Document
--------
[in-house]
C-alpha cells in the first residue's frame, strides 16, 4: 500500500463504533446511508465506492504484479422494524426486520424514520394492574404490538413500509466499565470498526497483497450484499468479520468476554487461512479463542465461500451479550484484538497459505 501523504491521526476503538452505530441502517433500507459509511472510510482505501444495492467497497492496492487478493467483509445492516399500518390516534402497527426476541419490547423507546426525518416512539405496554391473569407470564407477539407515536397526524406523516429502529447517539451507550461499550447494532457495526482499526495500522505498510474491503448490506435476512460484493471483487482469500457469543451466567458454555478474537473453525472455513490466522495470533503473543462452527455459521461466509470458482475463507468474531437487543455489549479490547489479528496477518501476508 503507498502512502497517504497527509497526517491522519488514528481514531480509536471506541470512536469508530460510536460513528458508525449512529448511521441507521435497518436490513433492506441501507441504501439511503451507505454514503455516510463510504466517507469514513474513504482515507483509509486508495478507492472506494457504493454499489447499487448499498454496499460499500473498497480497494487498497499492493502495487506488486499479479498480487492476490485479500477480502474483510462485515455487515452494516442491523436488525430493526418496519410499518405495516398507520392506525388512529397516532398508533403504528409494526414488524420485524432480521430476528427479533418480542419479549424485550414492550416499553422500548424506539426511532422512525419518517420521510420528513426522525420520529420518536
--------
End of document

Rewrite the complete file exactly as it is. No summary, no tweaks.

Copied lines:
[in-house]
C-alpha cells in the first residue's frame, strides 16, 4: 500500500463504533446511508465506492504484479422494524426486520424514520394492574404490538413500509466499565470498526497483497450484499468479520468476554487461512479463542465461500451479550484484538497459505 501523504491521526476503538452505530441502517433500507459509511472510510482505501444495492467497497492496492487478493467483509445492516399500518390516534402497527426476541419490547423507546426525518416512539405496554391473569407470564407477539407515536397526524406523516429502529447517539451507550461499550447494532457495526482499526495500522505498510474491503448490506435476512460484493471483487482469500457469543451466567458454555478474537473453525472455513490466522495470533503473543462452527455459521461466509470458482475463507468474531437487543455489549479490547489479528496477518501476508 503507498502512502497517504497527509497526517491522519488514528481514531480509536471506541470512536469508530460510536460513528458508525449512529448511521441507521435497518436490513433492506441501507441504501439511503451507505454514503455516510463510504466517507469514513474513504482515507483509509486508495478507492472506494457504493454499489447499487448499498454496499460499500473498497480497494487498497499492493502495487506488486499479479498480487492476490485479500477480502474483510462485515455487515452494516442491523436488525430493526418496519410499518405495516398507520392506525388512529397516532398508533403504528409494526414488524420485524432480521430476528427479533418480542419479549424485550414492550416499553422500548424506539426511532422512525419518517420521510420528513426522525420520529420518536